Search this blog

Apr 30, 2005

The Hitchhiker's Guide to the Galaxy

Douglas Adams packs more wackiness in to his novels than any camera can ever dream of reproducing. The newest offering of his work from Disney reiterates this fact. After watching Disney's new movie today, which had been burning, smoking and broiling in the back burner for years, I'd have to say we have some good news and bad news. The good news is, Disney has done it better than the BBC, the bad news is neither is anywhere near the book. But I understand Disney's has been a good effort, as I said earlier it is hard to reproduce DNA's verbal wackiness on film.

Some of the oft-quoted lines from the novel have been included in the movie and I think a lot of definitions and explanations like who Vogons are, what a pan galactic gargle blaster is etc have also been incorporated. What the film lacked( the technical finesse you'd expect from a Hollywood film. Although there are some commendable CGI sequences like the view from the Vogon ship as it shoots up from the earth, the movie lack the usual slickness of Hollywood special effects. Maybe they were deliberately cutting down on the CGI because afterall it is a British movie, they might not want it to look like another Matrix Revolution or Rotations. But I thought the opening credits sequence looked like something out of a home movie edited by an amateur.

The fans of THHGTTG will definitely flock to the theaters to check how the story turned out on the big screen, but one thing I am certain is that not many newbies are going to get converted in to DNA fans after watching this movie. It is hard for someone who has not read DNA to comprehend what the fuss is all about. It does not have the almost impossible goal the heroes of the Lord of the Rings(another book series turned in to movie) were striving to reach. What made both readers and non-readers appreciate LOTR is the collective baited breath on which the story rode along the magnanimously impressive landscapes.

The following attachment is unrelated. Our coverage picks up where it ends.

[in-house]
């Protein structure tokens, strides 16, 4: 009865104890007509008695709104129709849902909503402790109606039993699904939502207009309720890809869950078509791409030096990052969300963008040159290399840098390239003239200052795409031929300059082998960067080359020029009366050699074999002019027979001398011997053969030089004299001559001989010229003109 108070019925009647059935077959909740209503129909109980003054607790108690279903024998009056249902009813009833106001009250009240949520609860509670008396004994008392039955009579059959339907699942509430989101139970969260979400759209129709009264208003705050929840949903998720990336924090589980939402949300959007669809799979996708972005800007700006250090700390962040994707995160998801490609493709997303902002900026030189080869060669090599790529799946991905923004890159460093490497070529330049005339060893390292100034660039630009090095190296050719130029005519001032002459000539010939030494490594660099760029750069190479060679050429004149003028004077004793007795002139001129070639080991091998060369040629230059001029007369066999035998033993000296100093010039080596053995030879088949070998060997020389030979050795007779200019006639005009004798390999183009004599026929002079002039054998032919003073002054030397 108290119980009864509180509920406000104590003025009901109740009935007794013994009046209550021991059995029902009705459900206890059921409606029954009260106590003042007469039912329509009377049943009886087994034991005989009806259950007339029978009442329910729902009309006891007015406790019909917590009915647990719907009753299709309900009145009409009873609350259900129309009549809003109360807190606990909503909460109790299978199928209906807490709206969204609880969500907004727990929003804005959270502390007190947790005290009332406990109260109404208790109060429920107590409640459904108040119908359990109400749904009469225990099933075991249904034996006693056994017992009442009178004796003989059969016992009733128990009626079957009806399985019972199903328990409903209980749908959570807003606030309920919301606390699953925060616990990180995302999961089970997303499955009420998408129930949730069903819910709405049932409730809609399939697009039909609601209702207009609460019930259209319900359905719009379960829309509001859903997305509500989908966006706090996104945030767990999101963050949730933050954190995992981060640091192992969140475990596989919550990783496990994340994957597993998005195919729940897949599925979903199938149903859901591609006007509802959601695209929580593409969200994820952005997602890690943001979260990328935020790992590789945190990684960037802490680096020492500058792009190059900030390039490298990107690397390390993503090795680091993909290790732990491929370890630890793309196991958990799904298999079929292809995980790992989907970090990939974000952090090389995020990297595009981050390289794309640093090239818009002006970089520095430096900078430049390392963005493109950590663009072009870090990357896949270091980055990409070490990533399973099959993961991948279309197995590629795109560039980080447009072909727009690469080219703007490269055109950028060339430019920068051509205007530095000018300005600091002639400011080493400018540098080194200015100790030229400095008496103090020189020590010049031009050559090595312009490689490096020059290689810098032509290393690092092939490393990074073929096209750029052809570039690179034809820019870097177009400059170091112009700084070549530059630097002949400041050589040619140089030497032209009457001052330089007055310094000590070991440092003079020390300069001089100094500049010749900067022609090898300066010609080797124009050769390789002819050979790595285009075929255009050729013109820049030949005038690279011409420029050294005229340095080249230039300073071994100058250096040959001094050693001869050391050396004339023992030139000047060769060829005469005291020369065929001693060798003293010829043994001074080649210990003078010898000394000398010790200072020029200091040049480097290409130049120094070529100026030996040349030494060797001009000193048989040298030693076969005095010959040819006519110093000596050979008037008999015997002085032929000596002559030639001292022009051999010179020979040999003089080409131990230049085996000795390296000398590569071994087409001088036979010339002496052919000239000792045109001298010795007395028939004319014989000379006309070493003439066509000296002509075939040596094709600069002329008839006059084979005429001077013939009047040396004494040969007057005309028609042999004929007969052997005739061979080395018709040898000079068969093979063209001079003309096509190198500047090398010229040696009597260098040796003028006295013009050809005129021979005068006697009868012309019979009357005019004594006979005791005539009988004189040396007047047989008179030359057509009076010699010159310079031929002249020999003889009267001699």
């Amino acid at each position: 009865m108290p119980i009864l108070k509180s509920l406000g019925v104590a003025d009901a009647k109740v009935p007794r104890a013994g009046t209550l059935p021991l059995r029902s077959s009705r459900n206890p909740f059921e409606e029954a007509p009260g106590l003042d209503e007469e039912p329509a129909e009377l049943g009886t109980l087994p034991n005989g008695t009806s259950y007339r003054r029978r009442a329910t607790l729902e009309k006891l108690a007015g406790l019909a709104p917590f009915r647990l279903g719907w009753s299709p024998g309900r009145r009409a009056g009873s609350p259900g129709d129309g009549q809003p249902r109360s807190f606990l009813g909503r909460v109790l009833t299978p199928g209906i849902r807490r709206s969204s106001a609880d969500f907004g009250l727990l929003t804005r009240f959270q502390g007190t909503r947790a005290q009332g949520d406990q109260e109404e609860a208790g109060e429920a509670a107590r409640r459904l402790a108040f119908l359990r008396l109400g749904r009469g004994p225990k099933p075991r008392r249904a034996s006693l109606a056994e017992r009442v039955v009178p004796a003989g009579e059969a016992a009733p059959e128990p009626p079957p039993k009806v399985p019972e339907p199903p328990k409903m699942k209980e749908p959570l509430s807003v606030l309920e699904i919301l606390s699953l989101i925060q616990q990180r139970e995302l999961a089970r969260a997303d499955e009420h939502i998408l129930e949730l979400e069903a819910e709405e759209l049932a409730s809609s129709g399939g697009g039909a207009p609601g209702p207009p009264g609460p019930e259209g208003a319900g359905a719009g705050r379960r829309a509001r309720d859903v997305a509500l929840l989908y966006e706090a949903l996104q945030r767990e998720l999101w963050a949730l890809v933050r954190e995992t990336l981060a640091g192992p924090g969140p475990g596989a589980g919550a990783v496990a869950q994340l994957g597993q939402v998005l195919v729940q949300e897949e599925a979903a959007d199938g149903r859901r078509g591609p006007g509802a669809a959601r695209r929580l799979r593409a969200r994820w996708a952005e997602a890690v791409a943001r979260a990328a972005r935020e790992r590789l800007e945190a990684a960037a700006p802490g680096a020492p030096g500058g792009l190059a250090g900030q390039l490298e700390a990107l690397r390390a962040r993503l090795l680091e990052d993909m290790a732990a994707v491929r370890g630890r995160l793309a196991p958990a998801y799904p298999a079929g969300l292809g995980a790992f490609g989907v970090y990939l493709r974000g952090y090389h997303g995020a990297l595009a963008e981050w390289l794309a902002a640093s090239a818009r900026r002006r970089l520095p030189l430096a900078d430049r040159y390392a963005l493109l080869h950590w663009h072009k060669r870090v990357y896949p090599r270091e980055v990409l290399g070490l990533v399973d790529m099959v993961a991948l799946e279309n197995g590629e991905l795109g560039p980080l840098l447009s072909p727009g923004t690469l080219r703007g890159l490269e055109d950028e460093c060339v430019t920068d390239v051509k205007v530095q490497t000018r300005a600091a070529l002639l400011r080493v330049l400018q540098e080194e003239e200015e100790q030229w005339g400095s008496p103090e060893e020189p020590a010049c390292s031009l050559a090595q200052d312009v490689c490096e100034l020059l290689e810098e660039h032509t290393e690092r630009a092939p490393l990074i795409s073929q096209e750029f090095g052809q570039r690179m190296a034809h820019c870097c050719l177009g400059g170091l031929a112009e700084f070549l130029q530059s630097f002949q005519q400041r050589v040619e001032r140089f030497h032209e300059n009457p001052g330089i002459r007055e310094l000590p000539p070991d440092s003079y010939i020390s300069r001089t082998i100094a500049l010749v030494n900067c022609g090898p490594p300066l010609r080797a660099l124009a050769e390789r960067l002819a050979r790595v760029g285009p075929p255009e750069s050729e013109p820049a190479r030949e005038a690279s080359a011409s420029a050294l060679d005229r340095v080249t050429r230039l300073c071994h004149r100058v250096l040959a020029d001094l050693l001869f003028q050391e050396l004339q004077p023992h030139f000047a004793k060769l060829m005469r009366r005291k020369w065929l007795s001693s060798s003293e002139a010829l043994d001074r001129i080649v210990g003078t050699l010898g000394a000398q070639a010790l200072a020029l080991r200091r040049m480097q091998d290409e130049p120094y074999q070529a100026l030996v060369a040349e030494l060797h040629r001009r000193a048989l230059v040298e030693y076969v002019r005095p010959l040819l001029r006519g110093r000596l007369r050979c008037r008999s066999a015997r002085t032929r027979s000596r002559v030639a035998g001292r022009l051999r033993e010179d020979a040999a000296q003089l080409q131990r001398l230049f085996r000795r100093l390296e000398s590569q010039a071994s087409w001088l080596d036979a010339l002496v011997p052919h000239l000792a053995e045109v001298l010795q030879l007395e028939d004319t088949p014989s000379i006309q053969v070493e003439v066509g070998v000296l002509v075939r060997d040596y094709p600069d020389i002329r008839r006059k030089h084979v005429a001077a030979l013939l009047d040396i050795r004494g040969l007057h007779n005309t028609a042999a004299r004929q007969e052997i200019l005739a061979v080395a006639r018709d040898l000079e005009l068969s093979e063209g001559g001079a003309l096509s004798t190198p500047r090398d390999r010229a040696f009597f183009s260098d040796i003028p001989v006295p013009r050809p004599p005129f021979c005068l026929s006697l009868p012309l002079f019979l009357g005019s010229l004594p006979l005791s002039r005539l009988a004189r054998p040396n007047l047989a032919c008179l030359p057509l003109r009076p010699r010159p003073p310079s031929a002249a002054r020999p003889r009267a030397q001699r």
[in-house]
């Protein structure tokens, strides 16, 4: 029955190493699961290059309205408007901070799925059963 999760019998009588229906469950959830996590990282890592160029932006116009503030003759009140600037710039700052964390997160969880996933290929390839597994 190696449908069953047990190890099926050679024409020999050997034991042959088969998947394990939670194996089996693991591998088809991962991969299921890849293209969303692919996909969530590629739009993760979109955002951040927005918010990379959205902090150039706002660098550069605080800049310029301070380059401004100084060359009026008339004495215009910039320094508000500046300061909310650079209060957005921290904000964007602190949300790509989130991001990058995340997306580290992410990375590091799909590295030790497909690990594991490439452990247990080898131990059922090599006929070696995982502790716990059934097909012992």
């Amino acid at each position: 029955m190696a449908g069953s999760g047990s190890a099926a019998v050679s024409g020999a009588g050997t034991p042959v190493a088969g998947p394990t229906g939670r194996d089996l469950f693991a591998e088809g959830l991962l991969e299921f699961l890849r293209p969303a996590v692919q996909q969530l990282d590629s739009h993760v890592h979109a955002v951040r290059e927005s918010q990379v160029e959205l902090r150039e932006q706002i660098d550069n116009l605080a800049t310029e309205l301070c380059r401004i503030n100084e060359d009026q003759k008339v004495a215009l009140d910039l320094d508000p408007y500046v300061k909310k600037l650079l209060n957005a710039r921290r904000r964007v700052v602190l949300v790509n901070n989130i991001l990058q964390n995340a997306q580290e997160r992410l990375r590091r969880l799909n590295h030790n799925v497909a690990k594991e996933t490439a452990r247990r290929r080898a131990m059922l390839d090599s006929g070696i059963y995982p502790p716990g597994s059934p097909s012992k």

THHGTG is not a goal oriented story, although some additional characters(a new villain for instance) and more stress on the personal relationships between the characters seems like an effort from the part of film makers to make it a goal oriented movie. The crazy digressions that pepper THHGTTG-the novel and make it unique, cannot be done effectively in a movie which has to stick to a definite time frame and keep the audience's attention at the same time.

For me, it was good to see my favorite novel on the big screen finally. I was not much impressed by the BBC-TV series, probably because it felt really dated by the time I saw it in the late 90s. My advice would be if you have not read any of DNA, don't waste your money on this movie, you can probably rent it sometime later. And if you have read DNA, you probably would not need my advice.